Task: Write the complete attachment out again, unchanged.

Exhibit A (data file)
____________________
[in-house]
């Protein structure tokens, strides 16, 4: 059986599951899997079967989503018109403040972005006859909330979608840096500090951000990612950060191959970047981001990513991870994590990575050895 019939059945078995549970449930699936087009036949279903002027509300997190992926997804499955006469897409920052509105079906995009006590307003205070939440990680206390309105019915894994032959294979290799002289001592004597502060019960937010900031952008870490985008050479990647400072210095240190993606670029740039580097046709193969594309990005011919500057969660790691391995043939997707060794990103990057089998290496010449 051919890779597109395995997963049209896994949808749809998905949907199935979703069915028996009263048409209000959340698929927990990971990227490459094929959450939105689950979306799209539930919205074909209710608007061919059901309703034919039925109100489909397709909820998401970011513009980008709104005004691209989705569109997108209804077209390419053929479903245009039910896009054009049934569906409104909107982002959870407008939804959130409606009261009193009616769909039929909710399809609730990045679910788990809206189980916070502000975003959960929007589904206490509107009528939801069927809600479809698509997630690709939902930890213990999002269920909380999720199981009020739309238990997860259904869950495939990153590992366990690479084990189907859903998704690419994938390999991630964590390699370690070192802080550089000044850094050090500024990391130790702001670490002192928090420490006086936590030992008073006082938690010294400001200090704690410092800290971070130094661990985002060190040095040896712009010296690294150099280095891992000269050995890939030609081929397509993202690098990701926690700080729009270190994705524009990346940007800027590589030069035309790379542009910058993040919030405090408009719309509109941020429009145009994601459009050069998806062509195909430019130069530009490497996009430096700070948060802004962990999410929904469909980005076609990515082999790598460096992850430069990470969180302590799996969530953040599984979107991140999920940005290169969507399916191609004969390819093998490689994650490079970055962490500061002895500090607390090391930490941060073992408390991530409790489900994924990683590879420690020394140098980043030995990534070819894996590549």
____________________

[in-house]
């Protein structure tokens, strides 16, 4: 059986599951899997079967989503018109403040972005006859909330979608840096500090951000990612950060191959970047981001990513991870994590990575050895 019939059945078995549970449930699936087009036949279903002027509300997190992926997804499955006469897409920052509105079906995009006590307003205070939440990680206390309105019915894994032959294979290799002289001592004597502060019960937010900031952008870490985008050479990647400072210095240190993606670029740039580097046709193969594309990005011919500057969660790691391995043939997707060794990103990057089998290496010449 051919890779597109395995997963049209896994949808749809998905949907199935979703069915028996009263048409209000959340698929927990990971990227490459094929959450939105689950979306799209539930919205074909209710608007061919059901309703034919039925109100489909397709909820998401970011513009980008709104005004691209989705569109997108209804077209390419053929479903245009039910896009054009049934569906409104909107982002959870407008939804959130409606009261009193009616769909039929909710399809609730990045679910788990809206189980916070502000975003959960929007589904206490509107009528939801069927809600479809698509997630690709939902930890213990999002269920909380999720199981009020739309238990997860259904869950495939990153590992366990690479084990189907859903998704690419994938390999991630964590390699370690070192802080550089000044850094050090500024990391130790702001670490002192928090420490006086936590030992008073006082938690010294400001200090704690410092800290971070130094661990985002060190040095040896712009010296690294150099280095891992000269050995890939030609081929397509993202690098990701926690700080729009270190994705524009990346940007800027590589030069035309790379542009910058993040919030405090408009719309509109941020429009145009994601459009050069998806062509195909430019130069530009490497996009430096700070948060802004962990999410929904469909980005076609990515082999790598460096992850430069990470969180302590799996969530953040599984979107991140999920940005290169969507399916191609004969390819093998490689994650490079970055962490500061002895500090607390090391930490941060073992408390991530409790489900994924990683590879420690020394140098980043030995990534070819894996590549």